For most who own an ebook reader, this step has already been taken care of. The ebooks from libraries come in two DRM flavors that require specific software to work. The most common ebook formats that libraries carry is Adobe ePUB and PDF. These requires the use of Adobe Digital Editions to read the ebook on your PC, Mac, or to transfer it to your Adobe-supported ebook reader.

Note that Kindles don’t require the use of ADE; Amazon sends the ebook over WiFi instead or you can sideload it with the USB cable after downloading it.

After installing ADE, make sure to authorize it when prompted or click the library tab in the main view and select “authorize computer”.

Some libraries also offer Mobipocket ebooks in PRC format that requires the use of Mobipocket Reader software.

And for audiobooks, Overdrive has there own Media Console software and apps for PC, Mac, Android, BlackBerry, iPhone, and Windows Mobile.

There is also an OverDrive app for Android and iOS that allows for downloading ebooks directly from the library without having to mess with other software or sideloading.

Step #3: Enjoy

That’s it. Your done. Once you have a library card and the appropriate software installed, it’s time to start browsing for and downloading the ebooks and other free digital media that you want. The downloads go to their respective software applications and from there you can easily transfer them to your device like normal.

So where to begin?

Here’s a list of the most downloaded ebooks and audiobooks from libraries powered by Overdrive.

28 Responses to “How To Get Free eBooks From Libraries Using Overdrive”

  1. Is it possible that all of the e-books will be for free with new social format developing? This format is described in next article: http://www.1888pressrelease.com/startup-from-latvia-upgrades-e-books-to-social-concept-pr-211172.html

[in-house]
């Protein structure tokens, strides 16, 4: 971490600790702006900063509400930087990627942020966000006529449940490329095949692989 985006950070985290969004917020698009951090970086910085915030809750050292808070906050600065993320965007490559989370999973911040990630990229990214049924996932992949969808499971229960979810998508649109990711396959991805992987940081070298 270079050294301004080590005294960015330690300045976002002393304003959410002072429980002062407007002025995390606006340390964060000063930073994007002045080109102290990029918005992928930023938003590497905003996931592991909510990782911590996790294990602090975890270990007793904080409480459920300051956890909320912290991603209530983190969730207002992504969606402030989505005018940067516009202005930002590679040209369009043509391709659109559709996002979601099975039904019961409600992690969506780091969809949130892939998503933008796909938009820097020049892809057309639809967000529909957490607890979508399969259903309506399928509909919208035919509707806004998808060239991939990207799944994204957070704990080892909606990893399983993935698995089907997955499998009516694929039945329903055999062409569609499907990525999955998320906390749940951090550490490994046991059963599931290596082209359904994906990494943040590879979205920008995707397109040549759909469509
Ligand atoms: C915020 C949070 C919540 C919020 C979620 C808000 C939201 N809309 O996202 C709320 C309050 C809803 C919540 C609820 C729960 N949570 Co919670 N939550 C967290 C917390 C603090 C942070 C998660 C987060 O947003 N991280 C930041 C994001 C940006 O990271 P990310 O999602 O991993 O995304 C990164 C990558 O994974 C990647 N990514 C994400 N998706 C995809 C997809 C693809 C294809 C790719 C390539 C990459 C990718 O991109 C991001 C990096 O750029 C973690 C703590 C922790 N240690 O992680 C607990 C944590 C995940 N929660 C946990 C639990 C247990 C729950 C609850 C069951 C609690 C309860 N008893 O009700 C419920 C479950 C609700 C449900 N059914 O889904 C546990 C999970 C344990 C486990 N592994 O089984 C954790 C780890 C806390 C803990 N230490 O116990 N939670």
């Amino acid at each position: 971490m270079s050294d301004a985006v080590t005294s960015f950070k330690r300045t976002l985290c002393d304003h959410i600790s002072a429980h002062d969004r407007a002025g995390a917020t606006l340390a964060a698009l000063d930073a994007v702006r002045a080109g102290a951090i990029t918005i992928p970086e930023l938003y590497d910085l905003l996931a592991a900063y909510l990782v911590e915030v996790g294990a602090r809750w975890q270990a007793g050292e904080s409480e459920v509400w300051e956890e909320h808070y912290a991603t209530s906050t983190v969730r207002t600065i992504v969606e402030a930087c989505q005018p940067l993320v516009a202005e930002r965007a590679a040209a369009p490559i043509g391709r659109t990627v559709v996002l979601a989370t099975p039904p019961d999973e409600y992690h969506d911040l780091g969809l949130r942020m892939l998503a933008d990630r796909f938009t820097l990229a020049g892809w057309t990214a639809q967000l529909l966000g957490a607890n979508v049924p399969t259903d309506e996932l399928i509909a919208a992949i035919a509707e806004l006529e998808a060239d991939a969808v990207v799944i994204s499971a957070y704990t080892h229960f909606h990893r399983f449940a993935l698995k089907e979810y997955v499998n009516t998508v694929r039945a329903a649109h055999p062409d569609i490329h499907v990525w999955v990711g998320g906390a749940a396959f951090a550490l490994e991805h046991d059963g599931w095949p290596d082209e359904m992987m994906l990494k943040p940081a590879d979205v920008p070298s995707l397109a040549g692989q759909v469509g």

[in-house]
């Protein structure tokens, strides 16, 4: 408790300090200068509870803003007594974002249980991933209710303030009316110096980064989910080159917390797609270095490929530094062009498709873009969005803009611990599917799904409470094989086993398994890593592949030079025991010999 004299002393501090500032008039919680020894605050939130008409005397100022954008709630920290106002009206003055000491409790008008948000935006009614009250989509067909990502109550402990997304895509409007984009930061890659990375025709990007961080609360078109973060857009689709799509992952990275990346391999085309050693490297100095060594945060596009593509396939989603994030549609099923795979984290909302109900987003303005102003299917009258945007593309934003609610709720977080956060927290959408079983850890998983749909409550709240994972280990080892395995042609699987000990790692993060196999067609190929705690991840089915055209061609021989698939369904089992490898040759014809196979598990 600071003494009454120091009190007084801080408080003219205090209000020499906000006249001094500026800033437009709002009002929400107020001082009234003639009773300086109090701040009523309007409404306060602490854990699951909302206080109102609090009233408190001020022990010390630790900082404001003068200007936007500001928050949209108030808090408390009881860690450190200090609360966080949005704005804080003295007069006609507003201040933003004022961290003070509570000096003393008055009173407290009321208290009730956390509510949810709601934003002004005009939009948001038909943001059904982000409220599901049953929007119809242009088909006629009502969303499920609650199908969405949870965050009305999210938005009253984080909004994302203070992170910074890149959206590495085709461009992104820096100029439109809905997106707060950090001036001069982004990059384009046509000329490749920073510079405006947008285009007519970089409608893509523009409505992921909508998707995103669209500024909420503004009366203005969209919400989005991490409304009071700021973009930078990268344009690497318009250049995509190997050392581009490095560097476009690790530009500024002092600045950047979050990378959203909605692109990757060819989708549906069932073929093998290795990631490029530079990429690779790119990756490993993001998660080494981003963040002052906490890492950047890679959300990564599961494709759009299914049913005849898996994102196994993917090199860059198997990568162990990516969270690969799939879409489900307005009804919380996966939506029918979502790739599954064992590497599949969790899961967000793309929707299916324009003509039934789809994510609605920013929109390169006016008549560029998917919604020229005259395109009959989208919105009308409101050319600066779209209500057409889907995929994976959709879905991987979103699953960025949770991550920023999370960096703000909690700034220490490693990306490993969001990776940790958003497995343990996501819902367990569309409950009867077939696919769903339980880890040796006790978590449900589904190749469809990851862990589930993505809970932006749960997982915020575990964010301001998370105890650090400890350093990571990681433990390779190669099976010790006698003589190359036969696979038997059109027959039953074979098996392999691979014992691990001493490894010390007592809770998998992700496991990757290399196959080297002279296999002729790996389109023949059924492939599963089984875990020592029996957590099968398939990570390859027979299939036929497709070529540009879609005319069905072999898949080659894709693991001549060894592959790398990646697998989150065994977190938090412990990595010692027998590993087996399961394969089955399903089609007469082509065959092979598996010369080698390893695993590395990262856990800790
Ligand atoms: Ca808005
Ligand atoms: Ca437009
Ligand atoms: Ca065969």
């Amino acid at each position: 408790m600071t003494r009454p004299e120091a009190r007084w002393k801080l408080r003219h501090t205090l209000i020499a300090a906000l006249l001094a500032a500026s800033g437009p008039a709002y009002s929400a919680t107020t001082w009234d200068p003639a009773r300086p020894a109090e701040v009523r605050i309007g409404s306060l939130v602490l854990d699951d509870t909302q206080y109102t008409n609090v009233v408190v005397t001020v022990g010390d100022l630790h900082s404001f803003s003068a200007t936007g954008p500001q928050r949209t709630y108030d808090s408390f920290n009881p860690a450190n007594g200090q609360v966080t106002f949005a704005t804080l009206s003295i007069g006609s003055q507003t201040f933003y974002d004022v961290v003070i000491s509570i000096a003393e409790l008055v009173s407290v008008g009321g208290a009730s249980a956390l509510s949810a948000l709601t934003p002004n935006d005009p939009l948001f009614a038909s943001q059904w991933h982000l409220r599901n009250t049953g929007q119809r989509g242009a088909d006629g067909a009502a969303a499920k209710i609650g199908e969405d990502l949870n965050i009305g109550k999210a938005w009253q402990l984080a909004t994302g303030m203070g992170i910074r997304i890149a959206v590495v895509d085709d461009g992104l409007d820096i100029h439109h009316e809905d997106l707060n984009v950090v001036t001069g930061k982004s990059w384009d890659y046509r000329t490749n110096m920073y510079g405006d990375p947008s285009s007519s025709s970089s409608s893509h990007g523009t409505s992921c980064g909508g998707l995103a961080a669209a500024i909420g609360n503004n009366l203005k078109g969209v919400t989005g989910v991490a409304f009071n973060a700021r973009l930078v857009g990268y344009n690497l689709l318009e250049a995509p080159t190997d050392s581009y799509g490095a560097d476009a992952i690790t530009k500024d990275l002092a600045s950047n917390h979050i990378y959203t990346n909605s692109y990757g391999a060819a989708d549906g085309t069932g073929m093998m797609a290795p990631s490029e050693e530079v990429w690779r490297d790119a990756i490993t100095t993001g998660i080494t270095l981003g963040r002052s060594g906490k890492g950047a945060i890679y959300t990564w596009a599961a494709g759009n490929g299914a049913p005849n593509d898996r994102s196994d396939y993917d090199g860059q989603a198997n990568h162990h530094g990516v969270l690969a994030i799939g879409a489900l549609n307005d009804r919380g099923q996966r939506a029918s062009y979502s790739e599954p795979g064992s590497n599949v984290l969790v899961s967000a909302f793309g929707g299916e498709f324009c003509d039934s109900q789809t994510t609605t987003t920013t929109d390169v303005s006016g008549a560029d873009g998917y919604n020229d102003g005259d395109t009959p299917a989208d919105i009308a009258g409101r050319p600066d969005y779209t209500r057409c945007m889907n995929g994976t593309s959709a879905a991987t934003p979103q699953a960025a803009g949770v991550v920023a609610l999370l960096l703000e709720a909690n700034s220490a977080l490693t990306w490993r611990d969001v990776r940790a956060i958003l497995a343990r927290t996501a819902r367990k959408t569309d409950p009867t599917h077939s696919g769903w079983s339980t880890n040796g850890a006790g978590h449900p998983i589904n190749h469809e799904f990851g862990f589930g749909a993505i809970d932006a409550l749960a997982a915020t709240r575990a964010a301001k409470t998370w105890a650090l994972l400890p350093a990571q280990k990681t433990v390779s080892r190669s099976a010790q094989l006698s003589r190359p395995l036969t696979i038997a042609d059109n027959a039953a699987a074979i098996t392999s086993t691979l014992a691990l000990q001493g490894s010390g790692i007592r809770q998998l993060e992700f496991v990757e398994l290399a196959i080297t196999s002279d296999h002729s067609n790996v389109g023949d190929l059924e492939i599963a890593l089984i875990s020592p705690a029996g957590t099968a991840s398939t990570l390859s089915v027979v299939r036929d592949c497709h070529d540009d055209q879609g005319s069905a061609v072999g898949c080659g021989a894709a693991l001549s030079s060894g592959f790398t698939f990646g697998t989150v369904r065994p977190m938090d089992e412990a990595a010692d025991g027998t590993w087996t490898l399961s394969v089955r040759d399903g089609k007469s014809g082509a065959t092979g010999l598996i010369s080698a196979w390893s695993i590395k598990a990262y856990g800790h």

2. Why can’t I read my library’s Adobe Digital Edition books on my iPhone? No app, including Stanza or Nook, is capable of this even though several apps have Adobe ID connectivity. Weird.

  3. Yeah, it doesn’t make any sense. The Overdrive app for iPhone only works with audiobooks. What’s the deal with that?

  4. >>> all you have to do in most cases is fill out a quick application online to get a library card number that you can use to start downloading ebooks, audiobooks, and videos right away.

    I’m far from any library that has an online library. What libraries require only an online registration?

  5. I have a Kindle. It appears there are no libraries that support Kindles. Is that true? Are there no options for Kindle users?

  6. @erin

    you can use the kindle on libraries, you can lend out all titles in mobipocket format. All what you need is your Kindle/mobipocket ID. This you can get via your kindle serial # and http://kindletools.prestonlee.com/

  7. A price update, Free Library of Philadelphia now takes $35 for out-of-state residents.

  8. I just checked the free Philadelphia library and the out of state fee is now $35…

    Just a thought…